Saturday, January 16, 2010

Many times I wondered if my father represented the type of man she had wished her husband had been, a true family man, a good, supportive husband, a loving father, funny, dependable, and most importantly, the one trait with outweighed precedence over all others, more significant than fine china, all of the money in the world, or striking it rich with black gold, he had curly hair.

Not a day passed that Gram didn't gripe or complain about the condition of her own hair; how it was too thin, too flat, too fine, and too straight. In her day having curly hair was not only the current trend, but absolutely every woman seemed to wear it that way, be it forced with pin curls, hot rollers, or a permanent wave, if you weren't one of the blessed few having it occur naturally. And how she admired those blessed with the waves.

Gram exerted a life-long, tremendous effort trying to get her hair to stay curly. It would curl easily enough, but even the slightest mixture of wind, rain, or humidity would make her waves fall right out, leaving her disgruntled as she tramped away with her limp, unraveled strands. If we ever had an outside engagement, she immediately became an atmospheric conditions monitor inside and outside of the car, making sure that the windows were opened no more than a crack, to insure the safety and survival of her coiffure. It was one of the few natural defnses she held over the living horrors of having her type of hair.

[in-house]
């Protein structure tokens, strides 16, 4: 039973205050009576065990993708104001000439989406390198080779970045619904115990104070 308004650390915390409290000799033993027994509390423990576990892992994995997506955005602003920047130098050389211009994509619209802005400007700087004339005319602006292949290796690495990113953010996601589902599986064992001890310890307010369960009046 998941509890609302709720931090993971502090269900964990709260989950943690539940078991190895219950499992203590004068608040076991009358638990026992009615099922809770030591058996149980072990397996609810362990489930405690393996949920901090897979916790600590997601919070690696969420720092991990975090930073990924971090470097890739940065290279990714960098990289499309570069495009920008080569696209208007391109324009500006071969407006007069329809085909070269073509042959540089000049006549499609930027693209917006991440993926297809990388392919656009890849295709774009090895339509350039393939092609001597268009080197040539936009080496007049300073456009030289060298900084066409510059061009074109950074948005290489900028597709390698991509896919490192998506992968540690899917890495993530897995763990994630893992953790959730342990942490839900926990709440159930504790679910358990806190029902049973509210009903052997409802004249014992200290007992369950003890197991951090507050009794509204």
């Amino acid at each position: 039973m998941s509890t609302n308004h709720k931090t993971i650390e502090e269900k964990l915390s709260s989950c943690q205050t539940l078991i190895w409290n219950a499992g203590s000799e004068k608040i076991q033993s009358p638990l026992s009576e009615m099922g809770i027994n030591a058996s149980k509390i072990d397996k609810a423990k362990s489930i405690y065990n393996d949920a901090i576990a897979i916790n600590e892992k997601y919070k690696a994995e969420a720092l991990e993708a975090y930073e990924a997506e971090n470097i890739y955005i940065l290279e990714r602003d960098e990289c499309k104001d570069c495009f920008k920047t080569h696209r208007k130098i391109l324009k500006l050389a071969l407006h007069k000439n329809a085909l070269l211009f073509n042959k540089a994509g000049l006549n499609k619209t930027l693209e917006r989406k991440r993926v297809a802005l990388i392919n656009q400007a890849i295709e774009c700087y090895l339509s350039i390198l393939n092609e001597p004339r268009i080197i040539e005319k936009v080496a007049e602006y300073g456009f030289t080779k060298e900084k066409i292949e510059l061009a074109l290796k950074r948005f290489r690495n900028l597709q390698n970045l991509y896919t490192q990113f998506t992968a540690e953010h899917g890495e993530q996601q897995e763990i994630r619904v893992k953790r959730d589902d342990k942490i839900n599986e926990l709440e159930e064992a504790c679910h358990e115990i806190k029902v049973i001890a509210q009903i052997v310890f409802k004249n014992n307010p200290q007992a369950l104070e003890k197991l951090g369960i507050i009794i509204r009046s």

The issue was so significant that for years she mercilessly contemplated how to change the DNA of her offspring, so they would not be burdened with her self-proclaimed albatross. The answer was clear: marry a man with curly hair, to insure that her children would be blessed with the same. Much to her chagrin, all four of her girls ended up with stick straight hair, and the same nearly manic obsession of wanting what you will never naturally have. Apparently, in our family, curly hair is a recessive gene. Kristy and I ended up with the family treasure, but not until our early twenties. Most of our childhood it was just thick and wavy, which was still, in Gram's mind, better than what she could ever dream of, making sure we appreciated God's precious gift to us.

I would later tease her about choosing a life partner based on that specific criteria. Shouldn't hair texture be at least fourth or fifth on the list of must haves? But what did I know about love anyway?

taken from page 44: The Significance of Having Curly Hair; A Loving Memoir of the Life and Loss of My Grandmother

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